A new fellow, a new solution to accelerate access to care

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Mar 22, 2019
By the Philips Foundation team
​​​​​​​​​​​​​​​​​​​​​​​​​​​​Meet Mohammed Dalwai, the social entrepreneur ​behind EMGGui​dance: A platform that saves lives by giving doctors access to free ​information and guidelines at the point of care.
Mohammed Dalwai
We have a new inspiring Ashoka Fellow in our midst! Mohammed Dalwai, selected among four other social entrepreneurs this year, is driving system change and providing access to healthcare in South Africa. His solution is called the Essential Medical Guidanc (EMGuidance) platform, which aims to provide "a comprehensive digital source of locally relevant medicines information and clinical guidelines", started in South Africa. A total of 7,500 healthcare professionals are already registered and using the platform.

The problem, the strategy, the person


Healthcare systems across Sub-Saharan Africa have a significant shortage of healthcare workers, due to the inadequacy of the region’s current healthcare education system. ​On top of that, there is a significant difference between urban and rural areas - and healthcare workers who do serve these underserved communities often ​​end up in facilities that are short-staffed, with poor education and training.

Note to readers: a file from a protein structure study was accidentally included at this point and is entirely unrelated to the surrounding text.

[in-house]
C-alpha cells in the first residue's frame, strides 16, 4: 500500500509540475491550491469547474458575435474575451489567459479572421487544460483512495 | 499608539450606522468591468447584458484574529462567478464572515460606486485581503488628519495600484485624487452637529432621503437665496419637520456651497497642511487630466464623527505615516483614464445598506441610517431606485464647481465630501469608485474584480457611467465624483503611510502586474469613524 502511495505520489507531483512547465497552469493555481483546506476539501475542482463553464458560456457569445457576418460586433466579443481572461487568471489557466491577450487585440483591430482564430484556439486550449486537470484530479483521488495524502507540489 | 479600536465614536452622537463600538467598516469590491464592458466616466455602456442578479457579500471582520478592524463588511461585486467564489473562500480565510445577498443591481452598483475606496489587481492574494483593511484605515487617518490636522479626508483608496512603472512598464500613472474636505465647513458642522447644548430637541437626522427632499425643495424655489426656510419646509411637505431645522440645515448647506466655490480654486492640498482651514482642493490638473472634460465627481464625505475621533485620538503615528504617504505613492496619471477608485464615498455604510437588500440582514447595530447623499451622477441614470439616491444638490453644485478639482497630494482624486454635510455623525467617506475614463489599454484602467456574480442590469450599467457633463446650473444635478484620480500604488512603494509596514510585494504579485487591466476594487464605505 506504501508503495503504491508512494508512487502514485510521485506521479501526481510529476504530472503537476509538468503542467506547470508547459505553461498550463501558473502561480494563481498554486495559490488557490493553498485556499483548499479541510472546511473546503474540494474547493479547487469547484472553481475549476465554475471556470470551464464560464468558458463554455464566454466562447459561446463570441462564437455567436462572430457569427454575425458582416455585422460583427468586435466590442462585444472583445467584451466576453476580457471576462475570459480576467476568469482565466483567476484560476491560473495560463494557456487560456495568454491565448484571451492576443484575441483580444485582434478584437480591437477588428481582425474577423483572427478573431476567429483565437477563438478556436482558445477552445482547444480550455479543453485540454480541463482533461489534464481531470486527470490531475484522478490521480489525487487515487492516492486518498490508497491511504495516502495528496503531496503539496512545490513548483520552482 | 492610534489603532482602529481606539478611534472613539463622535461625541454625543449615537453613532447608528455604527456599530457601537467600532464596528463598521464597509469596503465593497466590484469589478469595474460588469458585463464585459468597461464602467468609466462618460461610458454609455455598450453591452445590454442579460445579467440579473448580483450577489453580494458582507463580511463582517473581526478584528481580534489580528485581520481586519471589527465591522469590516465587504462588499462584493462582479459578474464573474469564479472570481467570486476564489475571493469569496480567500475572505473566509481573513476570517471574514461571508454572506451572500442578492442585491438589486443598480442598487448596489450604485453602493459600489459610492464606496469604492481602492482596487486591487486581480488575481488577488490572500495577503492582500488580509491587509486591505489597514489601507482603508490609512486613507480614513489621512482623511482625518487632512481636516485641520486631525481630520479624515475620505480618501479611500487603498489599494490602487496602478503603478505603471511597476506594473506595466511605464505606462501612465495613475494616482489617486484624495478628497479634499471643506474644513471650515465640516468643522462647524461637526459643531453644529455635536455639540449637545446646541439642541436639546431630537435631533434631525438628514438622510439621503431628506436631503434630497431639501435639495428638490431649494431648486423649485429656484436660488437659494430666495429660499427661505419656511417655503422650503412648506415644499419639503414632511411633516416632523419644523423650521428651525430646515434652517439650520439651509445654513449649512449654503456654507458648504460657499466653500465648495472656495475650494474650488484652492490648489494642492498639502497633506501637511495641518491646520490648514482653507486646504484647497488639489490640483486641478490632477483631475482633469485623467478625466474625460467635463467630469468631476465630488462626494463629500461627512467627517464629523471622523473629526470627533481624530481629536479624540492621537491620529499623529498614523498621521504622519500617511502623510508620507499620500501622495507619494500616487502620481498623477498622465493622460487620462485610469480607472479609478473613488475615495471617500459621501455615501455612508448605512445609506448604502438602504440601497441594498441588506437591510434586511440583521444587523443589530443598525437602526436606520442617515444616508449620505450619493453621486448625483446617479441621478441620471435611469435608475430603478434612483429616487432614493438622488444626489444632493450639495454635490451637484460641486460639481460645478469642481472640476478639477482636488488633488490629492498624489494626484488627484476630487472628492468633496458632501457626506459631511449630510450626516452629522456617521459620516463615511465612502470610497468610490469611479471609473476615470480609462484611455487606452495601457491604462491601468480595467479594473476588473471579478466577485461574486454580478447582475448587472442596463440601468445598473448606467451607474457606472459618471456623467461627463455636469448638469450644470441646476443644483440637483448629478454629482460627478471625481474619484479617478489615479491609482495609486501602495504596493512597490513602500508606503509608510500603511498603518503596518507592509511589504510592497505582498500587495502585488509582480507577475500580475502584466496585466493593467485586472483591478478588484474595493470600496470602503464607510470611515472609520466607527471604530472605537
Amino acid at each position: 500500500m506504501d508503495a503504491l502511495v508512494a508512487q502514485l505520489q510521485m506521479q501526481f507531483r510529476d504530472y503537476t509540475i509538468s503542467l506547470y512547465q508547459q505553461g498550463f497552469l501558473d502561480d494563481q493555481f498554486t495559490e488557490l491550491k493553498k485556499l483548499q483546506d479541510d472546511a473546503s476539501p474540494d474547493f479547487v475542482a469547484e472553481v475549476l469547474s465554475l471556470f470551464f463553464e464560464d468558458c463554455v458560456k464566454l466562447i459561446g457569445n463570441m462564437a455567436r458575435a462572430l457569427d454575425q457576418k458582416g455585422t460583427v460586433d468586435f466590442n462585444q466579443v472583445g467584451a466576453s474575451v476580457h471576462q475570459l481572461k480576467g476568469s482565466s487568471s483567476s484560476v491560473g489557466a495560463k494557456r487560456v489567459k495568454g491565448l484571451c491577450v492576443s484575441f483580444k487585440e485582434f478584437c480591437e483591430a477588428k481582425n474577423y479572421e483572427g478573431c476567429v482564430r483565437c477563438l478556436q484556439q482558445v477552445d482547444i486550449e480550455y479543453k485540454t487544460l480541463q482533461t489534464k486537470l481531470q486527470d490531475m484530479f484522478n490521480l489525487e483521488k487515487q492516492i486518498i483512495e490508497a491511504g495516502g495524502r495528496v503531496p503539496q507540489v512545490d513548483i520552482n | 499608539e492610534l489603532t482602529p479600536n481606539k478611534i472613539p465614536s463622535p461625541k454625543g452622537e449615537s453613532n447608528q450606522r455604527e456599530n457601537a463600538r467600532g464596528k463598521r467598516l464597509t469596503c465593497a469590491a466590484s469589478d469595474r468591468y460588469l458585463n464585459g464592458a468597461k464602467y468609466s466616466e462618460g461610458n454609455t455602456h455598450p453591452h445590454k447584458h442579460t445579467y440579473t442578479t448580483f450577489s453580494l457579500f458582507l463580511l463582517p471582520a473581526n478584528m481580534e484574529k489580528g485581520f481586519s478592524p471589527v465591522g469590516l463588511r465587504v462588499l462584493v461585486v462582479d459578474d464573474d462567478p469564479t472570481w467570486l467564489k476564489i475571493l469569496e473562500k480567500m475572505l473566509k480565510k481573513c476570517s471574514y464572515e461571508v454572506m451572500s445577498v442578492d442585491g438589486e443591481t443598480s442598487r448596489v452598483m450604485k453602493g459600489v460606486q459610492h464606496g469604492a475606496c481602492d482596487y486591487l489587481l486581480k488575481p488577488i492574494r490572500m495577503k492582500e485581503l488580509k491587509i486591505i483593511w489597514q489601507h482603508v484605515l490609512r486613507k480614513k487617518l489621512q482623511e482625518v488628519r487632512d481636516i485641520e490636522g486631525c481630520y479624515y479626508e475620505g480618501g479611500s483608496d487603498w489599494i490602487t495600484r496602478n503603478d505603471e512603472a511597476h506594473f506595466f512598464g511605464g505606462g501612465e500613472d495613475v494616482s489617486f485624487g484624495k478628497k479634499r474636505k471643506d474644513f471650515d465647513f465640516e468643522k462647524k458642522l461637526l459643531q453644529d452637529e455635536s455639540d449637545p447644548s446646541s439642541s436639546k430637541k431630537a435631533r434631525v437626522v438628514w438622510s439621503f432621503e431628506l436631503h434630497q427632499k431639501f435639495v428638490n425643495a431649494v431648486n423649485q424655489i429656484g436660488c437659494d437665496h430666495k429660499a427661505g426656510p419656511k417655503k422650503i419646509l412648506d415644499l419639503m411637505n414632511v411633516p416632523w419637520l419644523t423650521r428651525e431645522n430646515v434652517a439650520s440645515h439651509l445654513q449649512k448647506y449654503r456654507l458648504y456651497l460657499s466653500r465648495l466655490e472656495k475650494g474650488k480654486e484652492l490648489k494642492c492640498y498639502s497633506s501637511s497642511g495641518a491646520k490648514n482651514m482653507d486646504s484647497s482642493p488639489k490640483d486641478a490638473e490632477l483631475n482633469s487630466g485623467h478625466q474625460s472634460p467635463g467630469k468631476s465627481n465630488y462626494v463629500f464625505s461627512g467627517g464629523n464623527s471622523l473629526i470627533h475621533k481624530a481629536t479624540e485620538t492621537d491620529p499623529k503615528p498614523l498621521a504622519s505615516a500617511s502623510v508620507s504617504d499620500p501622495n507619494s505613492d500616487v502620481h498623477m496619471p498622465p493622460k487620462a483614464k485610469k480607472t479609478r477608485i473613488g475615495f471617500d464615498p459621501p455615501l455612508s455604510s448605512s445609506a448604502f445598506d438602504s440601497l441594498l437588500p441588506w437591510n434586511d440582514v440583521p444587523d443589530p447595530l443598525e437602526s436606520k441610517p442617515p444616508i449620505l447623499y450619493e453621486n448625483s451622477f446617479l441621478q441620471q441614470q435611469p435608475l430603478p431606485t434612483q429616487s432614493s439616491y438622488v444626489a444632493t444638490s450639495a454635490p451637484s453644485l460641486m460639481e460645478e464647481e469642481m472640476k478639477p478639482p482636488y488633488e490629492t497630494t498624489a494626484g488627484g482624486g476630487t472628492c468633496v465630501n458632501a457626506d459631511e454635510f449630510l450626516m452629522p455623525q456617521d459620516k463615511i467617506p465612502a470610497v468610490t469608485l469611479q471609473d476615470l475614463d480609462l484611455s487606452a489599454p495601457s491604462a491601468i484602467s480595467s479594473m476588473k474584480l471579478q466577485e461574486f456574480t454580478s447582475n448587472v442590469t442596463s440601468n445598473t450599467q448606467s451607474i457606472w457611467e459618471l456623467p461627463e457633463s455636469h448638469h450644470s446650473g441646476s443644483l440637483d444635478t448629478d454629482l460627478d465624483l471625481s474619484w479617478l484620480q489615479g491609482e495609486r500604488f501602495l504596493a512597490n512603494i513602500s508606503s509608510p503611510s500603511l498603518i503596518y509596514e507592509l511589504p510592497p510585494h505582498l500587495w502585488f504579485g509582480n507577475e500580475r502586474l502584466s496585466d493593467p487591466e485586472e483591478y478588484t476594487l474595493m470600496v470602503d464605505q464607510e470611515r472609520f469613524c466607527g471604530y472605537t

This means that healthcare workers lack access to the most up-to-date treatment guidelines and medicines information. With the help of an application, Mohammed and his team offer as much information as possible for free, so that healthcare professionals can offer their patients the best care possible. ​Through the EMGGuidance app, healthcare professionals can access comprehensive medicines information, local clinical guidelines and health system information without having to be constantly connected to the internet.​


Mohammed, moved by his own experiences in the field as an emergency doctor ​in Northern Pakistan, emphasizes ​the importance of this platform​:

As a rural doctor, many times you find yourself without help, and a lot of times you feel very alone and scared because you're making decisions that ultimately could result in the loss of a life. That feeling of being alone and unsure isn't spoken about a lot in medicine. We're making sure that other doctors don't need to go through what we went through.

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